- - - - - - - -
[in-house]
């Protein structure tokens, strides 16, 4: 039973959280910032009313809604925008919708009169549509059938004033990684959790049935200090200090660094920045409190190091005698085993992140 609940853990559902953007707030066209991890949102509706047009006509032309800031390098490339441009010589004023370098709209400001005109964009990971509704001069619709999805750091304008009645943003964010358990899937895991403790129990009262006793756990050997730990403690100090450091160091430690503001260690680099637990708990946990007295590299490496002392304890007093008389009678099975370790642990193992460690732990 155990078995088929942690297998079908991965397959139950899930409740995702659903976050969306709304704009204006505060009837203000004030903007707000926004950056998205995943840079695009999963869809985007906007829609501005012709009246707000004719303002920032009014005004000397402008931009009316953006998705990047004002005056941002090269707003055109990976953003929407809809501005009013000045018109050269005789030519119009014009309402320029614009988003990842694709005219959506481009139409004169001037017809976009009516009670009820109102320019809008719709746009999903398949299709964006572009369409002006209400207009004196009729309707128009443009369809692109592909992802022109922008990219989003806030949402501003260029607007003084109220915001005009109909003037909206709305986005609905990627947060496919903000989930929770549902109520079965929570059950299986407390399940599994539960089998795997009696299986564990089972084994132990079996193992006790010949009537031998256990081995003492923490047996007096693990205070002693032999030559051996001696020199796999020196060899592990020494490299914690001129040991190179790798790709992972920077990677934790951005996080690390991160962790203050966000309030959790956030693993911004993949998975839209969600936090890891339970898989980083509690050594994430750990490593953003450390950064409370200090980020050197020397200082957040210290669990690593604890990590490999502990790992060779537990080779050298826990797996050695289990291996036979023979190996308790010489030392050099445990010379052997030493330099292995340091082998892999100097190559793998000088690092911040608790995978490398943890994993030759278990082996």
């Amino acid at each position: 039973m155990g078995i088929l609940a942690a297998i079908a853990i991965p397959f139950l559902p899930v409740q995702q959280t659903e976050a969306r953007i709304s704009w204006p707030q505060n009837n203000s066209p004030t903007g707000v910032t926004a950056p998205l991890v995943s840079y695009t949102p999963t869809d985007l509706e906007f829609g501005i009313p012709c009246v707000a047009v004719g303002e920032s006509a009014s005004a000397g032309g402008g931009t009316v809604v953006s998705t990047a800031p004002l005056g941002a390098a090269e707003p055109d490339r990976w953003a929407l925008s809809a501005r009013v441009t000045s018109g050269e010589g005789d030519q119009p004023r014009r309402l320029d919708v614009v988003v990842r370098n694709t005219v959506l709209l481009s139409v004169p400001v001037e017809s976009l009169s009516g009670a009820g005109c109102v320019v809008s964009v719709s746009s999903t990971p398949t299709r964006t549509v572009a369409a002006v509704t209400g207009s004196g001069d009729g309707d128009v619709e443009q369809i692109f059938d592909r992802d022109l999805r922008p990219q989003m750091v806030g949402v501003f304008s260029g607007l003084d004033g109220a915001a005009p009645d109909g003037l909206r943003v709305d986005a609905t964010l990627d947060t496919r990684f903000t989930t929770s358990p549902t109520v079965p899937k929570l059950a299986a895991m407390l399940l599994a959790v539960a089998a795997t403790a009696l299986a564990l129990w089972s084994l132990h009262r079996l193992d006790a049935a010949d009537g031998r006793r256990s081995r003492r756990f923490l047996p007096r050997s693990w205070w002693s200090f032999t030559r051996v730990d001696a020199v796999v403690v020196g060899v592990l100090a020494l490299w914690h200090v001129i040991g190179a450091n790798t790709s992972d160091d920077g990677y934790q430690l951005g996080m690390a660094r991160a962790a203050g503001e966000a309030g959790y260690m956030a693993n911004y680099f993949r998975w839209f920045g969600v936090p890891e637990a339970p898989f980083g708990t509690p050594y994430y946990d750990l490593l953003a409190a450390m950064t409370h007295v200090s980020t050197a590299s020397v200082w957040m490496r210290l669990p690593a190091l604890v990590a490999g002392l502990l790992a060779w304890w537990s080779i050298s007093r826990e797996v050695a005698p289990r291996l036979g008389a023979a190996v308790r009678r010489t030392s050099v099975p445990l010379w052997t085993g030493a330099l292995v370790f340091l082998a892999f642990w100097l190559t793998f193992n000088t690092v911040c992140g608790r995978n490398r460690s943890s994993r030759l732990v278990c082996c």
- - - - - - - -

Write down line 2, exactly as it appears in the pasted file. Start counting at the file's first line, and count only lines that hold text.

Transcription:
């Protein structure tokens, strides 16, 4: 039973959280910032009313809604925008919708009169549509059938004033990684959790049935200090200090660094920045409190190091005698085993992140 609940853990559902953007707030066209991890949102509706047009006509032309800031390098490339441009010589004023370098709209400001005109964009990971509704001069619709999805750091304008009645943003964010358990899937895991403790129990009262006793756990050997730990403690100090450091160091430690503001260690680099637990708990946990007295590299490496002392304890007093008389009678099975370790642990193992460690732990 155990078995088929942690297998079908991965397959139950899930409740995702659903976050969306709304704009204006505060009837203000004030903007707000926004950056998205995943840079695009999963869809985007906007829609501005012709009246707000004719303002920032009014005004000397402008931009009316953006998705990047004002005056941002090269707003055109990976953003929407809809501005009013000045018109050269005789030519119009014009309402320029614009988003990842694709005219959506481009139409004169001037017809976009009516009670009820109102320019809008719709746009999903398949299709964006572009369409002006209400207009004196009729309707128009443009369809692109592909992802022109922008990219989003806030949402501003260029607007003084109220915001005009109909003037909206709305986005609905990627947060496919903000989930929770549902109520079965929570059950299986407390399940599994539960089998795997009696299986564990089972084994132990079996193992006790010949009537031998256990081995003492923490047996007096693990205070002693032999030559051996001696020199796999020196060899592990020494490299914690001129040991190179790798790709992972920077990677934790951005996080690390991160962790203050966000309030959790956030693993911004993949998975839209969600936090890891339970898989980083509690050594994430750990490593953003450390950064409370200090980020050197020397200082957040210290669990690593604890990590490999502990790992060779537990080779050298826990797996050695289990291996036979023979190996308790010489030392050099445990010379052997030493330099292995340091082998892999100097190559793998000088690092911040608790995978490398943890994993030759278990082996």